A Nameless Ghoul of Ghost was the latest guest on Full Metal Jackie's weekend radio program. The cloaked figure discussed the band's latest EP, Popestar, and covering acts like the Eurhythmics and Echo & the Bunnymen as well as the response from fans. The Nameless Ghoul also indicated the direction the band's next album will take and how it plays on the themes presented on Meliora. Check out the chat below.

How are you?

I'm fine, thank you. How are you?

Doing really well. Really excited to see you, Grammy Award-winning — how awesome is that? Does it blow your mind?

Every day. I woke up this morning, cheering. [laughs] It's great, of course. It's a big thing, especially for where we are from. It means a lot.

Ghost recently released a new EP, it's called Popestar. It's out now. When "Square Hammer" came out, I like how it seems to be a new thing with bands to just sort of, "Hey surprise! We have an EP and here's a song and boom." The song came out and it was like, it's different and very unique. I think it's doing quite well for you. Do you guys make a conscious decision as you continue to create more music to evolve, or are you like, "This is our sound and this is what we're sticking with?"

Being the main songwriter I tend to want to write songs that will complete our live show. So it's almost like a double perspective, where on one hand you have to write a record, an album or a collection of songs. Downloadable in a certain order that will be compelling and tell sort of story or have a certain dramaturgy.

But with "Square Hammer" is definitely an example of myself and us as a band, you pick up on the vibes needing a straighter song. Ever since we started touring six years ago, we've always opened up with the opening track of the album. Every album has started with this weird like, upped waltz prog number, which is great. Fine. It's fun. It's cool but you want a "Run to the Hills" in there as well. That's why I guess you — when the embryo of "Square Hammer" came up, which was just that riff. That's how it started. I basically hummed that into my phone. It sounded probably exactly like that, I think I still have the file somewhere.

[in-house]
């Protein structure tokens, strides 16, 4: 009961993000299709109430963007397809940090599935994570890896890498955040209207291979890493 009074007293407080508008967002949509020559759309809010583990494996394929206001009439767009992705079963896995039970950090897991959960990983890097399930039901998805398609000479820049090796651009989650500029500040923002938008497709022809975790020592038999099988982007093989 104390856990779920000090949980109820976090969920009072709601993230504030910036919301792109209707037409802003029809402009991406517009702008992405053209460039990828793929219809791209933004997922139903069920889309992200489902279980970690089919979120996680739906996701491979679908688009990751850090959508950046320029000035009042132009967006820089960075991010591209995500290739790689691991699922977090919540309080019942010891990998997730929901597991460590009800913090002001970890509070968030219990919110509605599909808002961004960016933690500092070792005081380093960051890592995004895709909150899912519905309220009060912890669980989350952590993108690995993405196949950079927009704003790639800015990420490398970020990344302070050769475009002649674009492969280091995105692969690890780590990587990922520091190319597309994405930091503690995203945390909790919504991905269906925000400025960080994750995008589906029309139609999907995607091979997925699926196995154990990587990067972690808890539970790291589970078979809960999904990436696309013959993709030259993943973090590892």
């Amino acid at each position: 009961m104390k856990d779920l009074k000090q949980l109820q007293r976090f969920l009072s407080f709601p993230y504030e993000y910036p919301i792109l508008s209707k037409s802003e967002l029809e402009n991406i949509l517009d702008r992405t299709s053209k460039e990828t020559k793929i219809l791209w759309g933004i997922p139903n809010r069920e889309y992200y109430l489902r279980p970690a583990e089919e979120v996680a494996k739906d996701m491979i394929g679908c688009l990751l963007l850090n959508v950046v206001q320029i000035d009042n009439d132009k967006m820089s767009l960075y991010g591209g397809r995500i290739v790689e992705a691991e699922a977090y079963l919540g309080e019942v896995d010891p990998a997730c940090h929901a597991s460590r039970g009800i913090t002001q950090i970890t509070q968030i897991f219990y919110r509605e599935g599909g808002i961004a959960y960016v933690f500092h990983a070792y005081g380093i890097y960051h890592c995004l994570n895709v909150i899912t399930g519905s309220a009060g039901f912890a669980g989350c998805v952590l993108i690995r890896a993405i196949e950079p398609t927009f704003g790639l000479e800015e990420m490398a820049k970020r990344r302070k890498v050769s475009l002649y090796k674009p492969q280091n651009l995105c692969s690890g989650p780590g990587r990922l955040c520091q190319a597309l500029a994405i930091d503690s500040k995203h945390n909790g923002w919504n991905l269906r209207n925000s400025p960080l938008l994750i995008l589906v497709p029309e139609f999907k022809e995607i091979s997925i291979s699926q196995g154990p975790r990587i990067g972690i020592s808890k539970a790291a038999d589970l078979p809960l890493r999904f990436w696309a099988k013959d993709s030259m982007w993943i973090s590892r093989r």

"Square Hammer," definitely a standout. Talk about what it's like when you're writing. You mentioned how you recorded the melody into your phone. I'm sure you do that quite a bit, how do you go from that to what ends up being the song?

In my head it's set immediately. Oh it's gonna be some sort of passenger, basically the same riff almost throughout the song. You cannot have a riff like that and surround it with this 20 minute epic journey. It just had a quick quirkiness to it. Let's just make this a really, really straight song. Let's make it a one single track.

It arrived too late to go on Meliora anyways. But still, it fell into sort of the same thematics. It's a good thing to release a song in the middle and that will revamp the whole — I hate to say this album cycle, but definitely from our touring point of view, where we've opened up with the way more complicated spirit for a year and then all of a sudden you have a "Square Hammer."

Being on tour does a lot of things to a band. That's why I honestly believe that most bands go through a similar thing. That's why the most anal sort of puritans of metal always complain about bands getting bigger but what's usually happening is that the club band that does a record, or a few records being a club band and then they grow into bigger venues, they normally go for a more commercialized sound.